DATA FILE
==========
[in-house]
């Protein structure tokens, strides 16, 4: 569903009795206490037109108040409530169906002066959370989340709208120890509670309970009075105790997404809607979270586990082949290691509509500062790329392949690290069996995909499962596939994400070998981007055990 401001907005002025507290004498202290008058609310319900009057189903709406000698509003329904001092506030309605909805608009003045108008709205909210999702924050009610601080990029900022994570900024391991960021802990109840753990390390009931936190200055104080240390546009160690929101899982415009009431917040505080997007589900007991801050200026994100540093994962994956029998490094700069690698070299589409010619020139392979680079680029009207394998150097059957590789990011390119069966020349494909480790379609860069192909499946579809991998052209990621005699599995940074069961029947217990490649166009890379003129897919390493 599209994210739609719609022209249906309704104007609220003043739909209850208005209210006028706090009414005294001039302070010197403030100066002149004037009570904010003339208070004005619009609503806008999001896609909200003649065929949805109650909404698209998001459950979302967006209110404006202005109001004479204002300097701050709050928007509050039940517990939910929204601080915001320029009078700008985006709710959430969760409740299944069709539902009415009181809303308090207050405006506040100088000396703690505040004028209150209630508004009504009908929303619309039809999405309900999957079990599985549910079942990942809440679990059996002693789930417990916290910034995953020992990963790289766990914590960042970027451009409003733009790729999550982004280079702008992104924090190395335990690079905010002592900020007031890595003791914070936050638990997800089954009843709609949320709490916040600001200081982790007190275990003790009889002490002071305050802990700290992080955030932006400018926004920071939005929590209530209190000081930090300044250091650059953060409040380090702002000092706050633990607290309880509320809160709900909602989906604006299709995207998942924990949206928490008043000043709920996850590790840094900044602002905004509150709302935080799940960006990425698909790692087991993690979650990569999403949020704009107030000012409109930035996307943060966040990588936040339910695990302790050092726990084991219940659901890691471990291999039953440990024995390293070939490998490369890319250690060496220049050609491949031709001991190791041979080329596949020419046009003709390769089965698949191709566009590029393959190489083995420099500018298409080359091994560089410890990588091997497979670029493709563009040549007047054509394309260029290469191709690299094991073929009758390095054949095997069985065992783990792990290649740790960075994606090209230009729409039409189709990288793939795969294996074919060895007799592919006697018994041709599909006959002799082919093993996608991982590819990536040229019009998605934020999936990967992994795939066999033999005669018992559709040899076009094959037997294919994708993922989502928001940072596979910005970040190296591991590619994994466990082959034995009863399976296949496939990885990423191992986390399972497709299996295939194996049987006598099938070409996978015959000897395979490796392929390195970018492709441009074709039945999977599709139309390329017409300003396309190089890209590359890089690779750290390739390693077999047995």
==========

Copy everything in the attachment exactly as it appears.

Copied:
[in-house]
């Protein structure tokens, strides 16, 4: 569903009795206490037109108040409530169906002066959370989340709208120890509670309970009075105790997404809607979270586990082949290691509509500062790329392949690290069996995909499962596939994400070998981007055990 401001907005002025507290004498202290008058609310319900009057189903709406000698509003329904001092506030309605909805608009003045108008709205909210999702924050009610601080990029900022994570900024391991960021802990109840753990390390009931936190200055104080240390546009160690929101899982415009009431917040505080997007589900007991801050200026994100540093994962994956029998490094700069690698070299589409010619020139392979680079680029009207394998150097059957590789990011390119069966020349494909480790379609860069192909499946579809991998052209990621005699599995940074069961029947217990490649166009890379003129897919390493 599209994210739609719609022209249906309704104007609220003043739909209850208005209210006028706090009414005294001039302070010197403030100066002149004037009570904010003339208070004005619009609503806008999001896609909200003649065929949805109650909404698209998001459950979302967006209110404006202005109001004479204002300097701050709050928007509050039940517990939910929204601080915001320029009078700008985006709710959430969760409740299944069709539902009415009181809303308090207050405006506040100088000396703690505040004028209150209630508004009504009908929303619309039809999405309900999957079990599985549910079942990942809440679990059996002693789930417990916290910034995953020992990963790289766990914590960042970027451009409003733009790729999550982004280079702008992104924090190395335990690079905010002592900020007031890595003791914070936050638990997800089954009843709609949320709490916040600001200081982790007190275990003790009889002490002071305050802990700290992080955030932006400018926004920071939005929590209530209190000081930090300044250091650059953060409040380090702002000092706050633990607290309880509320809160709900909602989906604006299709995207998942924990949206928490008043000043709920996850590790840094900044602002905004509150709302935080799940960006990425698909790692087991993690979650990569999403949020704009107030000012409109930035996307943060966040990588936040339910695990302790050092726990084991219940659901890691471990291999039953440990024995390293070939490998490369890319250690060496220049050609491949031709001991190791041979080329596949020419046009003709390769089965698949191709566009590029393959190489083995420099500018298409080359091994560089410890990588091997497979670029493709563009040549007047054509394309260029290469191709690299094991073929009758390095054949095997069985065992783990792990290649740790960075994606090209230009729409039409189709990288793939795969294996074919060895007799592919006697018994041709599909006959002799082919093993996608991982590819990536040229019009998605934020999936990967992994795939066999033999005669018992559709040899076009094959037997294919994708993922989502928001940072596979910005970040190296591991590619994994466990082959034995009863399976296949496939990885990423191992986390399972497709299996295939194996049987006598099938070409996978015959000897395979490796392929390195970018492709441009074709039945999977599709139309390329017409300003396309190089890209590359890089690779750290390739390693077999047995």